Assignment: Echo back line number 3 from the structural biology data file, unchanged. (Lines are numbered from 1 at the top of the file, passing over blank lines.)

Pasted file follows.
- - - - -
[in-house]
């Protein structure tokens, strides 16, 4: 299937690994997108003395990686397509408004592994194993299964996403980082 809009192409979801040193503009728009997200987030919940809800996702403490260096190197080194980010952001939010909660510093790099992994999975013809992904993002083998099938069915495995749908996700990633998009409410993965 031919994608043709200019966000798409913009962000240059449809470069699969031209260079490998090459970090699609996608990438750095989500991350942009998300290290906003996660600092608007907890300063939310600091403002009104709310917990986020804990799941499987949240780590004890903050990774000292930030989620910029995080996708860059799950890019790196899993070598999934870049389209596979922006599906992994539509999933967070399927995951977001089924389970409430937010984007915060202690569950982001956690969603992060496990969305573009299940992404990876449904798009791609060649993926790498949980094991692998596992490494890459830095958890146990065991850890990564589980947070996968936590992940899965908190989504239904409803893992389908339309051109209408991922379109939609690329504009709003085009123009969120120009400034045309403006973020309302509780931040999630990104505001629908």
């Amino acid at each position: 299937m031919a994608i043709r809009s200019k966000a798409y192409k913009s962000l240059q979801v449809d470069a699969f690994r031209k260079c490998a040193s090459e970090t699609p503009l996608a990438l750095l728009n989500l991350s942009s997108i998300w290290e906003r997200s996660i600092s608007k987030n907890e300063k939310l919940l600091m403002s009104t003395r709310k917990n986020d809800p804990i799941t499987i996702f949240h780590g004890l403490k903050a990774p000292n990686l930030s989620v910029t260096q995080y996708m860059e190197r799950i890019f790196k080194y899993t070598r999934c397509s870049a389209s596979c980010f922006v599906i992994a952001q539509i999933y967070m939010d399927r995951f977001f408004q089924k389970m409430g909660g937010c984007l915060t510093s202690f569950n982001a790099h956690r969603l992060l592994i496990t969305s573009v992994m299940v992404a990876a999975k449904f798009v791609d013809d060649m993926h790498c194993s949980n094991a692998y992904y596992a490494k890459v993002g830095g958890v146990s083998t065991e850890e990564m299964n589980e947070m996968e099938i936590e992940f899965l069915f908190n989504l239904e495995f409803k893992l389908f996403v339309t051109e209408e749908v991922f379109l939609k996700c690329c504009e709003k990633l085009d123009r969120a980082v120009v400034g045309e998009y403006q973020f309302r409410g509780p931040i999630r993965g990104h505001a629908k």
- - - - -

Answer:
């Amino acid at each position: 299937m031919a994608i043709r809009s200019k966000a798409y192409k913009s962000l240059q979801v449809d470069a699969f690994r031209k260079c490998a040193s090459e970090t699609p503009l996608a990438l750095l728009n989500l991350s942009s997108i998300w290290e906003r997200s996660i600092s608007k987030n907890e300063k939310l919940l600091m403002s009104t003395r709310k917990n986020d809800p804990i799941t499987i996702f949240h780590g004890l403490k903050a990774p000292n990686l930030s989620v910029t260096q995080y996708m860059e190197r799950i890019f790196k080194y899993t070598r999934c397509s870049a389209s596979c980010f922006v599906i992994a952001q539509i999933y967070m939010d399927r995951f977001f408004q089924k389970m409430g909660g937010c984007l915060t510093s202690f569950n982001a790099h956690r969603l992060l592994i496990t969305s573009v992994m299940v992404a990876a999975k449904f798009v791609d013809d060649m993926h790498c194993s949980n094991a692998y992904y596992a490494k890459v993002g830095g958890v146990s083998t065991e850890e990564m299964n589980e947070m996968e099938i936590e992940f899965l069915f908190n989504l239904e495995f409803k893992l389908f996403v339309t051109e209408e749908v991922f379109l939609k996700c690329c504009e709003k990633l085009d123009r969120a980082v120009v400034g045309e998009y403006q973020f309302r409410g509780p931040i999630r993965g990104h505001a629908k």